Bad news for Nikon today, with the camera company axing 1,000 jobs and killing upcoming camera models amid an “extraordinary loss” affecting most of 2016. Things clearly haven’t been going as traditional camera makers might have hoped over the past few years, with increasingly capable smartphones chewing through the dedicated photography segment. Still, it seems Nikon has suffered it worse than most.
In an announcement today, the company warned investors about an extraordinary loss in quarters 2, 3, and 4 in 2016. Nikon had already announced plans to restructure its business in November last year, but exactly what that entails is finally becoming clear, and it’s not good news for employees. It’s expected to contribute to a 29,790 million yen ($262m) loss, indeed.
For a start, Nikon solicited early-retirement requests from employees, with the goal being a cut of 1,000 jobs. 1,143 applicants were found – 40 years old or more, with five or more years service with the company – with the promise of a “special retirement benefit” and, if desired, assistance in finding new jobs. Nikon says that it expects paying for all those retirements to come to around 16.7bn yen ($147m).
That’ll join a big loss from inventory write-downs and write-offs as Nikon pared back its Semiconductor Lithography Business. There’s an impact on the consumer camera side, too, with Nikon cutting its losses in one of the more eagerly-anticipated ranges it was already overdue to launch.
The Nikon DL series, a range of premium compact cameras, was originally intended to hit shelves in June last year. Now, the camera firm says, the three new models – the DL18-50 f/1.8-2.8, DL24-85 f/1.8-2.8, and DL24-500 f/2.8-5.6 – will in fact be cancelled altogether. That, it’s explained, is down to insurmountable issues with the hardware.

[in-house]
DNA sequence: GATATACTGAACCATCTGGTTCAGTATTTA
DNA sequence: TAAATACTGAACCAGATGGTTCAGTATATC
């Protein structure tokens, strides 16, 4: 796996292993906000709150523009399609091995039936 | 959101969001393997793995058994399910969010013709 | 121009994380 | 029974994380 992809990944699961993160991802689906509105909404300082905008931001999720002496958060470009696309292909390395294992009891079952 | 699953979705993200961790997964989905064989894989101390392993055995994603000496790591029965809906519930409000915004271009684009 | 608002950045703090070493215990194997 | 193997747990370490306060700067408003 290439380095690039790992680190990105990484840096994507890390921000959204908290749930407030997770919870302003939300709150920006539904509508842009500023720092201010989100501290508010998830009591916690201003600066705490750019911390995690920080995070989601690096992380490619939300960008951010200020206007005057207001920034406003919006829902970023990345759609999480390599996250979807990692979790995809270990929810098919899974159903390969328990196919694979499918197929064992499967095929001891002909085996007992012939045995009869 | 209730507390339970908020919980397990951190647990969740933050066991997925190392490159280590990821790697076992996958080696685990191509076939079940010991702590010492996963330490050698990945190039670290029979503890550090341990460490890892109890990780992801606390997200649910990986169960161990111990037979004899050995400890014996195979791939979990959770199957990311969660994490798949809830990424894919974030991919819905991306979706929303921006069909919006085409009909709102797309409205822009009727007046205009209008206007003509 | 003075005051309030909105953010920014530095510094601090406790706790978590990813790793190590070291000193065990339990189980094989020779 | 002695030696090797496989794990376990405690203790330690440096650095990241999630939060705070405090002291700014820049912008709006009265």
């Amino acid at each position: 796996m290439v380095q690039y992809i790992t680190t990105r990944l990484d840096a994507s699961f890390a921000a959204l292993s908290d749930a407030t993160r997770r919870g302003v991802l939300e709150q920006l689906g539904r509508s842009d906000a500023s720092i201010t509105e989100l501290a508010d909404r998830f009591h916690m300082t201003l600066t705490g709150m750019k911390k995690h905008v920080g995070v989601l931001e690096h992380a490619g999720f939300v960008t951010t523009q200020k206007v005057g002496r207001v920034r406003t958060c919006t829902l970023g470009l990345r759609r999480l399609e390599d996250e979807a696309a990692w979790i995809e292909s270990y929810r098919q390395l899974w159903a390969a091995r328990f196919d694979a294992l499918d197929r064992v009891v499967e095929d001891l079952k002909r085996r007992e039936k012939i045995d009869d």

According to Nikon, “with the identification of issues with the integrated circuit for image processing, release of the three cameras was delayed indeterminately.” The company had a team working on addressing those problems, but “it has been decided that sales of the DL series will be canceled due to concerns regarding their profitability considering the increase in development costs, and the drop in the number of expected sales due to the slow-down of the market.”
Even then, it’s unclear whether Nikon’s cuts will turn things around. The company has cut its – already pessimistic – forecasts for its financial year ending March 31, 2017, with expectations that net sales will be just $6.6m (down 6.3-percent compared to previous predictions) for operating income of $387k (down more than 10-percent over previous predictions).